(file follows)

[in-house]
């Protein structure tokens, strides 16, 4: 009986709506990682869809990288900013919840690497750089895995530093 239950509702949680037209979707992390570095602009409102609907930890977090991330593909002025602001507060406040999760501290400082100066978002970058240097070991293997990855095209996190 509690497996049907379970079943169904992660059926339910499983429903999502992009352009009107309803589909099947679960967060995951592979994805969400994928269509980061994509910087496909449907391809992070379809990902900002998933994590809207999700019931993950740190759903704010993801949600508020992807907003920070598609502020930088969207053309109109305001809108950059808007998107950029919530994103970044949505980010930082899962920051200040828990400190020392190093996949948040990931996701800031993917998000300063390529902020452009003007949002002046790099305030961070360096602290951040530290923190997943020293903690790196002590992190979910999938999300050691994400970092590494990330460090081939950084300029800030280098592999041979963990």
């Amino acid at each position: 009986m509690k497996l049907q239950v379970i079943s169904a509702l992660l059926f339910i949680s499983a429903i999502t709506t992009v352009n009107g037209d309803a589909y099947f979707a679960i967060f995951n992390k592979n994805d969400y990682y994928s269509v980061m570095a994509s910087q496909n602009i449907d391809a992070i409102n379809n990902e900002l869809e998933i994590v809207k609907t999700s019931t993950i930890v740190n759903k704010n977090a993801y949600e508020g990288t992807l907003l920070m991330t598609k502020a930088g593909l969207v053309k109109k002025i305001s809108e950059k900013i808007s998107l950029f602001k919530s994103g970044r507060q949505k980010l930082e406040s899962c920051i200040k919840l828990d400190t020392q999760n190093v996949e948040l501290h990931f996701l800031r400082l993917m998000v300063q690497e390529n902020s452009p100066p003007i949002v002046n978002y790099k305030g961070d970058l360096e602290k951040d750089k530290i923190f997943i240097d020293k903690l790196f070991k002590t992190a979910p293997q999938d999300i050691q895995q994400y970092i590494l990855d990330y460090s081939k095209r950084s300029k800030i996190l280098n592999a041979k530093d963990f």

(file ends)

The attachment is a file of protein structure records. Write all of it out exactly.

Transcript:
[in-house]
């Protein structure tokens, strides 16, 4: 009986709506990682869809990288900013919840690497750089895995530093 239950509702949680037209979707992390570095602009409102609907930890977090991330593909002025602001507060406040999760501290400082100066978002970058240097070991293997990855095209996190 509690497996049907379970079943169904992660059926339910499983429903999502992009352009009107309803589909099947679960967060995951592979994805969400994928269509980061994509910087496909449907391809992070379809990902900002998933994590809207999700019931993950740190759903704010993801949600508020992807907003920070598609502020930088969207053309109109305001809108950059808007998107950029919530994103970044949505980010930082899962920051200040828990400190020392190093996949948040990931996701800031993917998000300063390529902020452009003007949002002046790099305030961070360096602290951040530290923190997943020293903690790196002590992190979910999938999300050691994400970092590494990330460090081939950084300029800030280098592999041979963990």
């Amino acid at each position: 009986m509690k497996l049907q239950v379970i079943s169904a509702l992660l059926f339910i949680s499983a429903i999502t709506t992009v352009n009107g037209d309803a589909y099947f979707a679960i967060f995951n992390k592979n994805d969400y990682y994928s269509v980061m570095a994509s910087q496909n602009i449907d391809a992070i409102n379809n990902e900002l869809e998933i994590v809207k609907t999700s019931t993950i930890v740190n759903k704010n977090a993801y949600e508020g990288t992807l907003l920070m991330t598609k502020a930088g593909l969207v053309k109109k002025i305001s809108e950059k900013i808007s998107l950029f602001k919530s994103g970044r507060q949505k980010l930082e406040s899962c920051i200040k919840l828990d400190t020392q999760n190093v996949e948040l501290h990931f996701l800031r400082l993917m998000v300063q690497e390529n902020s452009p100066p003007i949002v002046n978002y790099k305030g961070d970058l360096e602290k951040d750089k530290i923190f997943i240097d020293k903690l790196f070991k002590t992190a979910p293997q999938d999300i050691q895995q994400y970092i590494l990855d990330y460090s081939k095209r950084s300029k800030i996190l280098n592999a041979k530093d963990f």